Mali country profile

  • Published
Map of Mali

Once home to several pre-colonial empires, the landlocked, arid West African country of Mali is one of the largest on the continent. For centuries, its northern city of Timbuktu was a key regional trading post and centre of Islamic culture.

But this prominence has long since faded.

After independence from France in 1960, Mali suffered droughts, rebellions, a coup and 23 years of military dictatorship until democratic elections in 1992.

In 2013, France intervened militarily upon the government's request following the capture of the town of Konna and its troops overran Islamist strongholds.

Authorities agreed a United Nations-sponsored ceasefire with Tuareg separatists in 2015, but parts of the country remain tense, with Tuareg rebels sporadically active.

Meanwhile, a jihadist insurgency in Mali's north and central regions continues.

Mali is renowned worldwide for having produced some of the stars of African music, most notably Salif Keita.


  • Capital: Bamako
  • Area: 1,240,192 sq km
  • Population: 21.4 million
  • Languages: French, Bambara, Dogon, Fulfulde, Manding, Arabic, Tuareg, plus others
  • Life expectancy: 57 years (men) 59 years (women)


Interim head of state: Assimi Goïta

Image source, MICHELE CATTANI/AFP via Getty Images

The military council that seized power in August 2020 is led by Colonel Assimi Goïta.

At first he put an interim president and prime minister in place, but ousted them in May 2021 in a dispute over their attempt to replace two Goïta allies in the cabinet.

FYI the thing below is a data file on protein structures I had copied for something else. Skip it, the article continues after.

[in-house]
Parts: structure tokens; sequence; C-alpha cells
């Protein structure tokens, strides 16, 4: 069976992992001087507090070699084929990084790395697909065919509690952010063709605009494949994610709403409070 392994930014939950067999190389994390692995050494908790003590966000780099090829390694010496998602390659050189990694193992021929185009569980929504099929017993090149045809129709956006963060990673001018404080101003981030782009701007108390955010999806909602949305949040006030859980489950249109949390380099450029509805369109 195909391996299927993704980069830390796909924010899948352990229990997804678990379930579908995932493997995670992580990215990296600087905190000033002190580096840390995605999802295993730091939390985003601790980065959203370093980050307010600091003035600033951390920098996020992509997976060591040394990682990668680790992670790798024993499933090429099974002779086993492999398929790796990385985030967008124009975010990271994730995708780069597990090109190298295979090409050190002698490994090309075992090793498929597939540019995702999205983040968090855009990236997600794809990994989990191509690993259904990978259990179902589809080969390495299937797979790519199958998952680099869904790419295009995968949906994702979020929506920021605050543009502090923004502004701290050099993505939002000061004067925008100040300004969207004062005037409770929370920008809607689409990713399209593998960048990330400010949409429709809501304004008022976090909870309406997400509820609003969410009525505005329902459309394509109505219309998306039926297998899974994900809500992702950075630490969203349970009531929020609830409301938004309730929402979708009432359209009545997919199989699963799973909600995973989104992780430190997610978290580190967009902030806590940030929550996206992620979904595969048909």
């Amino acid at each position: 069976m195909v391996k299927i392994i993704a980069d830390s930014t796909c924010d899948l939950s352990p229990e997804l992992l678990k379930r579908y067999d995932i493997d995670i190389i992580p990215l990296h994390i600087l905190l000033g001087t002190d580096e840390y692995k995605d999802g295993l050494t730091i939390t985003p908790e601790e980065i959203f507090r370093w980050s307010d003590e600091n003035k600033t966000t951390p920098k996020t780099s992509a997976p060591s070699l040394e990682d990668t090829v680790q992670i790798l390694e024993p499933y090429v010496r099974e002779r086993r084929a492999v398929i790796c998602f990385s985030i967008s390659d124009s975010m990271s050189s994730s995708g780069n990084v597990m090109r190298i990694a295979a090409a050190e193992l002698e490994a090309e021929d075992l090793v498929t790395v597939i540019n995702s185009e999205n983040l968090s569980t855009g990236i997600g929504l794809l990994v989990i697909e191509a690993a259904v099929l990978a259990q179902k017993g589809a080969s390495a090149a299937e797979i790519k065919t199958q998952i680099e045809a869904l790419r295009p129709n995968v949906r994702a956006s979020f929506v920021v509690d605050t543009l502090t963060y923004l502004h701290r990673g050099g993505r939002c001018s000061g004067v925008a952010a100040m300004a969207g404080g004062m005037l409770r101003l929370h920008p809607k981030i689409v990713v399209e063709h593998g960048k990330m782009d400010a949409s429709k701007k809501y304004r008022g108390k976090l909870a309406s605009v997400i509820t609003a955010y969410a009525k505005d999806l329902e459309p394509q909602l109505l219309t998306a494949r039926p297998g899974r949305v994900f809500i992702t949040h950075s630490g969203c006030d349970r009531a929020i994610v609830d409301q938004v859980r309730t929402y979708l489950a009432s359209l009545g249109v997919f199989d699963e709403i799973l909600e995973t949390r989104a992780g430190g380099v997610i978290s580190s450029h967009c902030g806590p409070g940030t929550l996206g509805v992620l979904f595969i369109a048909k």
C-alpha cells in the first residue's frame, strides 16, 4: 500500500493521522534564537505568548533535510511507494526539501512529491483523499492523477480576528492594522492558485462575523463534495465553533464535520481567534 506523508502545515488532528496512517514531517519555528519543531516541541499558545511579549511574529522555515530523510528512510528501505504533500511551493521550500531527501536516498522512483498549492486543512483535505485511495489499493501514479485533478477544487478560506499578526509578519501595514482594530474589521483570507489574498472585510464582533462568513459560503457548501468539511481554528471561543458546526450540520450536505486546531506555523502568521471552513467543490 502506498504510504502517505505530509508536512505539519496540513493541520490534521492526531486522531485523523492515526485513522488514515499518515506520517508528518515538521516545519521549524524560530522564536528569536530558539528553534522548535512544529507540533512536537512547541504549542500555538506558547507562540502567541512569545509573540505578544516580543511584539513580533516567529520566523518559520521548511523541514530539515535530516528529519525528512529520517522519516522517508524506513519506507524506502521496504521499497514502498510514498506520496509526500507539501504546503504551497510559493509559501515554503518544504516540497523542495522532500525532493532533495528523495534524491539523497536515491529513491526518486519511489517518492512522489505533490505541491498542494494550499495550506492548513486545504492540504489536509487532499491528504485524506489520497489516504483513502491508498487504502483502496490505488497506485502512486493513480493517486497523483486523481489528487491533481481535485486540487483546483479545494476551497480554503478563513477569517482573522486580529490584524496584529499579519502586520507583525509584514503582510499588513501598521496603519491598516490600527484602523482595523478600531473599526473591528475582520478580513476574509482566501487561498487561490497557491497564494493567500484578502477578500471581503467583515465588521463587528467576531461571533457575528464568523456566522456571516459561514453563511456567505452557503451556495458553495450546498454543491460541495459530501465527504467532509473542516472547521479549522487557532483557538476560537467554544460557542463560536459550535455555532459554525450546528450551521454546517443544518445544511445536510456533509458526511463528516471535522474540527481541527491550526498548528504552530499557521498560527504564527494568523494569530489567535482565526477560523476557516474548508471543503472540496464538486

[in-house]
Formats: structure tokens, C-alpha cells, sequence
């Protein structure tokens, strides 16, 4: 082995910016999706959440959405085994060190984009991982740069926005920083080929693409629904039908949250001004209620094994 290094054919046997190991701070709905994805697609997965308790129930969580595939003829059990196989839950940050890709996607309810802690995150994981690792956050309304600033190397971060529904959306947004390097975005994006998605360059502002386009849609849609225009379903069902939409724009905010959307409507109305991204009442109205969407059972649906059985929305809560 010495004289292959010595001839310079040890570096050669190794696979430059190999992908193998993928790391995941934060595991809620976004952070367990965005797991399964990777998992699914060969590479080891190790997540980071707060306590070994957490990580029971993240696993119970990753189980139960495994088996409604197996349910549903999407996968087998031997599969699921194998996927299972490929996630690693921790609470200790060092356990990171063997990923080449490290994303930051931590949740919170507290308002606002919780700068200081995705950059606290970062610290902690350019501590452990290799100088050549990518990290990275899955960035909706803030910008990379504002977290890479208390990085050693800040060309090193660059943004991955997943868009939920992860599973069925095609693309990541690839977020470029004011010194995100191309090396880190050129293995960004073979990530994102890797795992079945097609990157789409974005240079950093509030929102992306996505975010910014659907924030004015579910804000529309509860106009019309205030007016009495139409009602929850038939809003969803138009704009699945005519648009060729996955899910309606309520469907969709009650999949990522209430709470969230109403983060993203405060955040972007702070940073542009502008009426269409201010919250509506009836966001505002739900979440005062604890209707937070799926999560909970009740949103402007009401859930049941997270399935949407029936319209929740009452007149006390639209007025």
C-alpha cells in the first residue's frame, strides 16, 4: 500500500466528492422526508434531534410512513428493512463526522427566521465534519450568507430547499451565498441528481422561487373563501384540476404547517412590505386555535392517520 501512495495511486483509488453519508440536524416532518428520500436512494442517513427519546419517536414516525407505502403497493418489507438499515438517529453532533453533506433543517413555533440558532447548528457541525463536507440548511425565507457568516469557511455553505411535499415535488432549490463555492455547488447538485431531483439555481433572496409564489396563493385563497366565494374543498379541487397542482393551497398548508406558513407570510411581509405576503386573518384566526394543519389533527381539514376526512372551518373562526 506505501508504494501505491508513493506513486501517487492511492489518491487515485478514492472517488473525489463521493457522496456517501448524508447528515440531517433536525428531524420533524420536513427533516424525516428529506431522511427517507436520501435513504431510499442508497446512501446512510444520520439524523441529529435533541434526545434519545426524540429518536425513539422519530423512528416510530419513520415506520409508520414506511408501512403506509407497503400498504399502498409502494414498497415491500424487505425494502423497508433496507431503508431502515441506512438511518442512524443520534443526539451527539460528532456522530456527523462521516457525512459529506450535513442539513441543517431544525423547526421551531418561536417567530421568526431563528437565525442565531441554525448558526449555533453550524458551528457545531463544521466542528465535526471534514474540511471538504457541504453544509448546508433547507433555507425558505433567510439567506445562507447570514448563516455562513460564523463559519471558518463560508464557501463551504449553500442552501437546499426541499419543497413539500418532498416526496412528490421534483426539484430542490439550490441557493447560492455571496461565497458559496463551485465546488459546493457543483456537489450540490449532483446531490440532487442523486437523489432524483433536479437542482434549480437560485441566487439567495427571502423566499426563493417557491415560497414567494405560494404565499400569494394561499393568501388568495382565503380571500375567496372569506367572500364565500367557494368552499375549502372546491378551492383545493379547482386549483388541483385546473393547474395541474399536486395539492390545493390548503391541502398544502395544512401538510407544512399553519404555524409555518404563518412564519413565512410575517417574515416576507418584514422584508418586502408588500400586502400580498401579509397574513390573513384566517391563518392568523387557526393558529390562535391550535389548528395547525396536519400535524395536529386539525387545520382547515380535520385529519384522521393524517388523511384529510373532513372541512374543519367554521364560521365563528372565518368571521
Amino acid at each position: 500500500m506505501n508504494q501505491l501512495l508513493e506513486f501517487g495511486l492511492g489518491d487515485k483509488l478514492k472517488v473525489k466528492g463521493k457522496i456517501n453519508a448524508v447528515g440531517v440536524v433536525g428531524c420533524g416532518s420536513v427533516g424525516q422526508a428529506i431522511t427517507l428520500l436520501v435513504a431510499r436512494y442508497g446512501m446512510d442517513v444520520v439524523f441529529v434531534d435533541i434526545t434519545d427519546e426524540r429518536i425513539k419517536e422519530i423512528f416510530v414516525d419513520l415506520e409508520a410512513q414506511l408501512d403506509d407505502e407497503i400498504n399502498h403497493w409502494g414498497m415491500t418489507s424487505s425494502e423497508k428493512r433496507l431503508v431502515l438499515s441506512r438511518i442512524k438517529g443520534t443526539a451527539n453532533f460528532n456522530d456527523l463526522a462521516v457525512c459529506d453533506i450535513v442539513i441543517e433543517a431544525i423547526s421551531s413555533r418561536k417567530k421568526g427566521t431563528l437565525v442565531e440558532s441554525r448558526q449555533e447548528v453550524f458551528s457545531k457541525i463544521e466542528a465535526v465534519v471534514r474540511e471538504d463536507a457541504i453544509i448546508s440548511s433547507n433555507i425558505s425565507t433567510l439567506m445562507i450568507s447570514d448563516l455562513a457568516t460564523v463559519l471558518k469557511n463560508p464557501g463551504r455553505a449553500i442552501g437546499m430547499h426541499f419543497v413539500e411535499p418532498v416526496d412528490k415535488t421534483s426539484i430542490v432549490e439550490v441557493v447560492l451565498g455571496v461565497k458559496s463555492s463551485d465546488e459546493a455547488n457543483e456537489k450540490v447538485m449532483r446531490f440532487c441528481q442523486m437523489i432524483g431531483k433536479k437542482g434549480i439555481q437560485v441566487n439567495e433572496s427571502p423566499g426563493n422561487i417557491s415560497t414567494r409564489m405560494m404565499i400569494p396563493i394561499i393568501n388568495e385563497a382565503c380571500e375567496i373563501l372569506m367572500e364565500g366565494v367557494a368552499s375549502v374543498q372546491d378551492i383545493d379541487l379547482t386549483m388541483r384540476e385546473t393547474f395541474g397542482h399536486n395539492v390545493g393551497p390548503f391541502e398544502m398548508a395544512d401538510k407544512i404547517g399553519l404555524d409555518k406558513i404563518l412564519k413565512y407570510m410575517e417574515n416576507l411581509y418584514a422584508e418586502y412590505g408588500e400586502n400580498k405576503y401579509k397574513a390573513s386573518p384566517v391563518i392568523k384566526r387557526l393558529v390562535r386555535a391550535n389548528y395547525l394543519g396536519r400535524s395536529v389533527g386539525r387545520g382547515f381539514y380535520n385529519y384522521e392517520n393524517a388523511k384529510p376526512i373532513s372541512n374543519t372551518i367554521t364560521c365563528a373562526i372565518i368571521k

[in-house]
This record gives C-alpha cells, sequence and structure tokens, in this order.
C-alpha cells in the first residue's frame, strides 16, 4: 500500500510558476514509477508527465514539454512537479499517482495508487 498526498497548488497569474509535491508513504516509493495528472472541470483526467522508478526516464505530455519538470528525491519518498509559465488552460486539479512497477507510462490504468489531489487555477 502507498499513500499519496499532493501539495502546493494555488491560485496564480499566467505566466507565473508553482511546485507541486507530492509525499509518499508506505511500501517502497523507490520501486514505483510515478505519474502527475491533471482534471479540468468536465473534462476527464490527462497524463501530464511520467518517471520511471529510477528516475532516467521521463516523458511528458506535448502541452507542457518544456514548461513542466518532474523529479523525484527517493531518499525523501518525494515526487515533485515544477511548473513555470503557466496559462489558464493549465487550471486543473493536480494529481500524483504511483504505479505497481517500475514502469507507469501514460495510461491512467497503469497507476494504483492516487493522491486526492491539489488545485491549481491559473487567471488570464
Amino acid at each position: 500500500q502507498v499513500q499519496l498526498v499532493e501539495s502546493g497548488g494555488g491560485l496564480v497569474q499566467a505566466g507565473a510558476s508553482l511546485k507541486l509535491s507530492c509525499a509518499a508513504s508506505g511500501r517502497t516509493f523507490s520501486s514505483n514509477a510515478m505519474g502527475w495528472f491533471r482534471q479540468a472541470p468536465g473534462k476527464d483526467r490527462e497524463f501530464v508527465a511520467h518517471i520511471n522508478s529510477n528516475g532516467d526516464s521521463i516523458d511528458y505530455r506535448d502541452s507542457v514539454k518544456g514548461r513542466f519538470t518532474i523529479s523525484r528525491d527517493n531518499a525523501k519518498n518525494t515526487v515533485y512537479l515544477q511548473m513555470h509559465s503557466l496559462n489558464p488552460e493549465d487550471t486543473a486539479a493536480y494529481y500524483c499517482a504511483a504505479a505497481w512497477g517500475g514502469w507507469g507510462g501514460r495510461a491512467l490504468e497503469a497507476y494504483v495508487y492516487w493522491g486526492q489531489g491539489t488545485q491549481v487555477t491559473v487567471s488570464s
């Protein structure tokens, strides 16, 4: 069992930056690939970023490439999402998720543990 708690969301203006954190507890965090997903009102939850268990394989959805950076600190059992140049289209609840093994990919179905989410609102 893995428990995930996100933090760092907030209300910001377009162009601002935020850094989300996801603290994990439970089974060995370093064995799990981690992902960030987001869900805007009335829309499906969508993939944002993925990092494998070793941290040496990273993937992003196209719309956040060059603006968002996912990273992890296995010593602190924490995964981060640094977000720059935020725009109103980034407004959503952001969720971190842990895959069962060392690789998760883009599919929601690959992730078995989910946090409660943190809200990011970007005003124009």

West African leaders have expressed concern over the lack of opposition and civilian representation in the planned 18-month transition to elections.

Mali has struggled with mass protests over corruption, electoral probity, and a jihadist insurgency that has made much of the north and east ungovernable.

President Ibrahim Boubacar Keïta, who took office in September 2013, proved unable to unify the country or face down the insurgency, and was ousted in the August 2020 coup.


Image source, Getty Images
Image caption,
The great mosque of Djenne is one of the continent's most notable landmarks

The media environment in Bamako and the south is relatively open, but the presence of armed militant groups in the north poses dangers for media workers, says Freedom House.

Radio is the leading medium. There are hundreds of stations, run by the state as well as by private operators.


Some key dates in Mali's history:

Image source, Getty Images
Image caption,
The Niger River serves as the country's main transport and trade artery

11th Century - Empire of Mali becomes dominant force in the upper Niger basin.

14th-15th Centuries - Decline of the Empire of Mali, which loses dominance of the gold trade to the Songhai Empire.

Late 16th Century - Moroccans defeat the Songhai, make Timbuktu their capital and rule until their decline in the 18th Century.

1898 - France completes conquest of Mali, then called French Sudan.

1960 - Mali becomes independent with Modibo Keïta as president. It becomes a one-party, socialist state.

2012 - Coup after which Islamist fighters capture several towns. France intervenes militarily and recaptures key towns from the rebels.

2020 - President Ibrahim Boubacar Keïta ousted in coup.

Image source, Getty Images
Image caption,
French troops intervened after Islamists seized parts of Mali in 2012

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